“Shopify has always been a company that makes the big strategic bets that our merchants demand of us – that’s how we succeed,” CEO Toby Lütke wrote in a memo to employees announcing the layoffs.

Company before Covid E-commerce growth was strong and predictable, but there was an unforeseen surge in sales in the early days of the pandemic, he said.

“Was this surge a temporary effect or the new normal? So, given what we’ve seen, we’ve made another bet: we bet that the mix of channels – the proportion of dollars that go through e-commerce as opposed to retail – will constantly jump ahead by five or even 10 years.” , – he said. “At the time, we couldn’t know for sure, but we knew that if it were true, we would have to expand the company to fit.”

The good times didn’t evaporate as quickly as some of the other pandemic winners. But, of course, they retreated.

While revenue grew 18% in the first six months of the year compared to the previous year, Shopify’s spending, including research and development, has almost doubled. The company also posted a $1 billion paper loss on its equity investment in the second quarter, pushing its net loss for the period to $2.7 billion from a $2.1 billion profit a year earlier.

The company’s shares continued to rise until 2021, but this year they have fallen by 75%.

Increase

The online meeting platform is not facing the same challenges as some of the other former pandemic winners. Millions of people still work remotely, at least part of the time, and Increase (ZM) is still profitable. But profits fell 71% in the first half of this year due to increased costs. The company beats earnings forecasts, and its share price is still slightly above pre-pandemic levels.
Zoom reported weaker-than-expected earnings this week and issued a forecast that disappointed investors, sending the stock down 17% on the day the company reported results.

For the year, Zoom shares are down 56% and down 86% from their peak at the end of October 2020, when the pandemic was rampant and no vaccines were widely available.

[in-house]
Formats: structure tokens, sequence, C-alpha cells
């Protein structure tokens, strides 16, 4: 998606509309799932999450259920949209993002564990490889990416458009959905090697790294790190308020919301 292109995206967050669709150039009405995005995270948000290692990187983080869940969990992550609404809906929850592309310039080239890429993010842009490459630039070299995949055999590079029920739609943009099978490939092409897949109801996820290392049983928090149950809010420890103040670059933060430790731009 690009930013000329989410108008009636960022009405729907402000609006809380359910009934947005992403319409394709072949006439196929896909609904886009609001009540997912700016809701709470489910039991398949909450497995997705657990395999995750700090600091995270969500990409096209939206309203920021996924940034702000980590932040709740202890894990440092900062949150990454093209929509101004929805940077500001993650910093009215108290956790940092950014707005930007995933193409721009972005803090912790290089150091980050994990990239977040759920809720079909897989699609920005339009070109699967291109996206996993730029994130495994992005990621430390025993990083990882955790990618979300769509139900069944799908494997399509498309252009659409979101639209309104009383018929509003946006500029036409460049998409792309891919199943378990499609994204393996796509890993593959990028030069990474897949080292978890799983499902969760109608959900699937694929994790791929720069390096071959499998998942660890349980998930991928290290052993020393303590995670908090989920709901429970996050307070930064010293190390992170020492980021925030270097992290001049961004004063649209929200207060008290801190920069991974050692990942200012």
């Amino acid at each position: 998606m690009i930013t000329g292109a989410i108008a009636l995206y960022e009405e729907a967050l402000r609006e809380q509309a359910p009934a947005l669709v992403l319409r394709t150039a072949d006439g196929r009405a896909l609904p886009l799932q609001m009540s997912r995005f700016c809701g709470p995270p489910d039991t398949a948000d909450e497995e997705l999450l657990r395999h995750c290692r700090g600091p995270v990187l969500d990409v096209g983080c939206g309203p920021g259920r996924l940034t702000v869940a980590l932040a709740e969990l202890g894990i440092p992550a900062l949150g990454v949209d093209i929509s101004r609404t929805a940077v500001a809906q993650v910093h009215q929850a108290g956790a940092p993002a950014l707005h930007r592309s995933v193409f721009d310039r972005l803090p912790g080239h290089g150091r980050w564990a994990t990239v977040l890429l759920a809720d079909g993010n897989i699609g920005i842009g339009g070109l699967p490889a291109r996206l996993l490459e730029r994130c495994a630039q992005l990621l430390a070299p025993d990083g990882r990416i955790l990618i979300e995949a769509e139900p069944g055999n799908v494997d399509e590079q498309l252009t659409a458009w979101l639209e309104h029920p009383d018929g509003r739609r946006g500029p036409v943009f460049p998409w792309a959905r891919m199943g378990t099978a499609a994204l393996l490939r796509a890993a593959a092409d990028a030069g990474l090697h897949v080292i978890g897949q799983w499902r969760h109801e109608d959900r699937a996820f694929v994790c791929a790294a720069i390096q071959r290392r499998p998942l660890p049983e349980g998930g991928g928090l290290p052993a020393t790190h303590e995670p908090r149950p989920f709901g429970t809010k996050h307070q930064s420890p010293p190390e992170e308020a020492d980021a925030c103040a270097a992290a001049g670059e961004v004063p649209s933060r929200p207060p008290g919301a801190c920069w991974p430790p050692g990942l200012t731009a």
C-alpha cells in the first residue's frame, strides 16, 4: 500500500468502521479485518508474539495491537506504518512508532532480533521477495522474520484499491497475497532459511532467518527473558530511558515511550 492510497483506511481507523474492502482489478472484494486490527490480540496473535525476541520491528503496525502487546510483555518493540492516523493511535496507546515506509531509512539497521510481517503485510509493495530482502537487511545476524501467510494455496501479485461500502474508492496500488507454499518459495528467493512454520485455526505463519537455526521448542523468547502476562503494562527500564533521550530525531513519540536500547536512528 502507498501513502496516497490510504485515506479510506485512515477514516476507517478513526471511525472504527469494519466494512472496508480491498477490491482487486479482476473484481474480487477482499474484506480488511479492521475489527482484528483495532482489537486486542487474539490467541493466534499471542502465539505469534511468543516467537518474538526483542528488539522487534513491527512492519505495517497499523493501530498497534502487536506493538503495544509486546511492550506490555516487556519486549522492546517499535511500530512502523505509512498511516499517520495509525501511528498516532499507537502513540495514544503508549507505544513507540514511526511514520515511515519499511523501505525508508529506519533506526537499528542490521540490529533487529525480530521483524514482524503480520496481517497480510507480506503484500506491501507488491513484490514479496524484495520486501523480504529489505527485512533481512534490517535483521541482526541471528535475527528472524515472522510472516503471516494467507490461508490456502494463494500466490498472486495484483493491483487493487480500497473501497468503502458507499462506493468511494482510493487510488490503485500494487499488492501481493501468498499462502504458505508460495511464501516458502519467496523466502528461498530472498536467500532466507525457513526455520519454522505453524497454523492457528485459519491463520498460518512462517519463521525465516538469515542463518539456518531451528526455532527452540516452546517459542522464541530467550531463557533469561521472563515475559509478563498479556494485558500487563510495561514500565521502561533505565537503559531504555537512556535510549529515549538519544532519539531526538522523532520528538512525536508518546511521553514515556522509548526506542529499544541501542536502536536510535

Some of the blame for the drop can be placed on investors who got ahead of themselves and pushed the stock price up 765% between the end of 2019 and its peak 10 months later.

In addition, every good news about the fight against Covid was taken by Zoom as bad news, with shares down 25% in two days after news of Pfizer’s success in Covid vaccine clinical trials in November 2020.

Netflix

Netflix was quite successful long before anyone heard of Covid-19. Even with increased competition in streaming, the platform had a successful 2019 as two original films, Martin Scorsese’s The Irishman and Noah Baumbach’s Marriage Story, attracted both audiences and Best Picture nominations. The Crown returned for a third season with a new cast.

With such a composition Netflix (NFLKS) shares are up 21% during 2019 and revenue is up 28%. Within a year, the service added 27 million subscribers worldwide.
But things really got better with quarantine due to the pandemic. Netflix added 16 million subscribers in the first three months of 2020 and surpassed 200 million subscribers for the first time by the end of the year.

Shares of Netflix have also surged, more than doubling since the start of 2020 to a record high of $691.69 in November 2021.

But the competition has grown. In the first quarter the company lost 200,000 global subscribers this year, the first drop in subscribers in a decade, and nowhere near the 2.5 million it had previously predicted. It lost another 970,000 in the second quarter.

The company is also losing investor support. Shares of Netflix have lost nearly two-thirds of their value since the start of the year, although they have rebounded from a 12-month low in May as investors braced for more subscriber losses.